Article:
Monday, February 3, 2014

What's in it for me? A Super Bowl postscript

Meir had the time time of his life at the game, so why do I feel so empty?

There's a great scene at the end of “Field of Dreams”, the movie version of the wonderful W.P. Kinsella book “Shoeless Joe” where Ray, in one of Kevin Costner's better roles is told he can not follow “Shoeless” Joe Jackson into the corn field. He's sacrificed a lot to make things work out and now he is told that he, seemingly, can not see the fruits of his labors. Exasperated, he asks “What's in it for me?”.

When I first wrote about getting Meir to the Super Bowl, some people wondered if my quest was all about Meir, or whether it was also about me. The more perceptive ones thought there might be some ego wrapped into it, where I wanted to see if I could pull off something with such a high degree of difficulty. While I can not deny that my ego entered the equation, the quest was about something else.

Being a father to my sons is one of the hardest things I've ever tried to do. Not because of them. Each one is a wonderful kid with personality, intelligence and humor. I struggle to not push my (as of yet?) unfulfilled dreams and goals on them. While in the classroom I am able to educate for the long term, as a father I struggle to focus on anything but the here and now.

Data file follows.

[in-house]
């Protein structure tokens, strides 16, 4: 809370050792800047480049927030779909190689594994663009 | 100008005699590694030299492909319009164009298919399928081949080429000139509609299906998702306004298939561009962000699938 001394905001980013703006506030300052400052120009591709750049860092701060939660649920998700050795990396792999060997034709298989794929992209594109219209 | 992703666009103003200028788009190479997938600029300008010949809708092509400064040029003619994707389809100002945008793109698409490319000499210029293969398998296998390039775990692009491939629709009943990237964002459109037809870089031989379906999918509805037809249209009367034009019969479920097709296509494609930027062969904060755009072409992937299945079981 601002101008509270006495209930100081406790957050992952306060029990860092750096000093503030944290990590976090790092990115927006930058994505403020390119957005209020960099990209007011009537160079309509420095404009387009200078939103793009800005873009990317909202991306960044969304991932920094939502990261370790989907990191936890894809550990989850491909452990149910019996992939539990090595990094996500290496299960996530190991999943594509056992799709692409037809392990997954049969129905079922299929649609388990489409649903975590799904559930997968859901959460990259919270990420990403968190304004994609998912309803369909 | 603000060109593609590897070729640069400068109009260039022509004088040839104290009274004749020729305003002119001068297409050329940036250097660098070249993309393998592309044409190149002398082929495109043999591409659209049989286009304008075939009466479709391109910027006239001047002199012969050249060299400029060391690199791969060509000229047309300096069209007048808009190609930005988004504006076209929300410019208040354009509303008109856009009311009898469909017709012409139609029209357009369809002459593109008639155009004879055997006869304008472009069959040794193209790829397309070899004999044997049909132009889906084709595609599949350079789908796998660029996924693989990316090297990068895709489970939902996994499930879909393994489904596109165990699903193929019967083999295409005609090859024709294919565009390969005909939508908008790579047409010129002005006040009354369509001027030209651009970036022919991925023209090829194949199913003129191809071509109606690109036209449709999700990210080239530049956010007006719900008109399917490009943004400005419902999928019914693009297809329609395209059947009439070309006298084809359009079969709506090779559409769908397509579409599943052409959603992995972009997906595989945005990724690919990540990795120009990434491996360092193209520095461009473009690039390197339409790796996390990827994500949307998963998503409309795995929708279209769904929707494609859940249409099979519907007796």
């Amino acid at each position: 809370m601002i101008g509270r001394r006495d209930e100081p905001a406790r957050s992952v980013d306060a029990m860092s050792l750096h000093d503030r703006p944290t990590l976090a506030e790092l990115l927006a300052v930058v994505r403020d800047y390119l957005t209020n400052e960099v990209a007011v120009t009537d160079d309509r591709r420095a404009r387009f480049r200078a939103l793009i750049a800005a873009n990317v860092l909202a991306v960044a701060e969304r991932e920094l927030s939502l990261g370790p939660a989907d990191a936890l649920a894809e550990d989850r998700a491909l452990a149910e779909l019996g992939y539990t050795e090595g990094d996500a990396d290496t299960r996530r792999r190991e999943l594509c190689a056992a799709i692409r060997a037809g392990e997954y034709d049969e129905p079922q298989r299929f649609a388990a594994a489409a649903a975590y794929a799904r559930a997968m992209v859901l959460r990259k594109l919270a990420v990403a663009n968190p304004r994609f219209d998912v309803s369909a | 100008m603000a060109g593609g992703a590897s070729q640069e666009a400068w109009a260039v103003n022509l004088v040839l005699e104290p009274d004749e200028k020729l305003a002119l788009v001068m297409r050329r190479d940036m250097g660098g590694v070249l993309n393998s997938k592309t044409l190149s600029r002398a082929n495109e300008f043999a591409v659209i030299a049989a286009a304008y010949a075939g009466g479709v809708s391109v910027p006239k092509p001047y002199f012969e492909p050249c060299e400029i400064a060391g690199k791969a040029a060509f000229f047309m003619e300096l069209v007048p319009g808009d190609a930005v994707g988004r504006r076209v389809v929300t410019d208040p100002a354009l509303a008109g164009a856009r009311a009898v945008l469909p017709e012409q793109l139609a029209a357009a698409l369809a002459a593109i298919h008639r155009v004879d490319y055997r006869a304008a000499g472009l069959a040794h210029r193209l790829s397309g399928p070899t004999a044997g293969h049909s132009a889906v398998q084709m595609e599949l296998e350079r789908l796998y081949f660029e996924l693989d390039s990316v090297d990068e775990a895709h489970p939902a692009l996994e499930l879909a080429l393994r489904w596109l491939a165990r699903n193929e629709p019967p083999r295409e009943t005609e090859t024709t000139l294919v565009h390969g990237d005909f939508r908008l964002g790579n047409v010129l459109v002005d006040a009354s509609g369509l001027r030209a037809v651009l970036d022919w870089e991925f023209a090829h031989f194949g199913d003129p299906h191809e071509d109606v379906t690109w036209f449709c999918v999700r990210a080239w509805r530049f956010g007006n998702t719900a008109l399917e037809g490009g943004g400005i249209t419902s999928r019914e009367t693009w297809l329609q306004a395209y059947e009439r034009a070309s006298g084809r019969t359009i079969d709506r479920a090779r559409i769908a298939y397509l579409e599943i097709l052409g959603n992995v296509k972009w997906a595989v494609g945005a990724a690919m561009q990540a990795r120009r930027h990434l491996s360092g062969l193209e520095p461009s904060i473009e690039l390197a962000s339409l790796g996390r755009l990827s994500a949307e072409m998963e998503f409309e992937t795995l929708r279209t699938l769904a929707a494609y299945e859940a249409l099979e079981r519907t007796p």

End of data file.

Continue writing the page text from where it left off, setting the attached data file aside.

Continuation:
I had hoped that getting Meir a ticket to the Super Bowl would somehow strengthen the bond between us, but after I dropped him off at the train station, I started to cry as I realized that, at best, I would even truly be a spectator for one of the happier days of his life. I knew from the pictures, smiles and recap that he was happy, but I yearned to know more.

Of course, I don't regret getting the ticket. I have tremendous appreciation for the man who helped make it happen. While It didn't know him when this whole quest began, I now count him as a friend. Whenever I consider that he did this for a boy he never met, I am moved beyond words. Still, as I look at pictures from the game, with Meir smiling his million dollar smile, as he stands next to do someone else, I feel an ache that I just can't get rid of.

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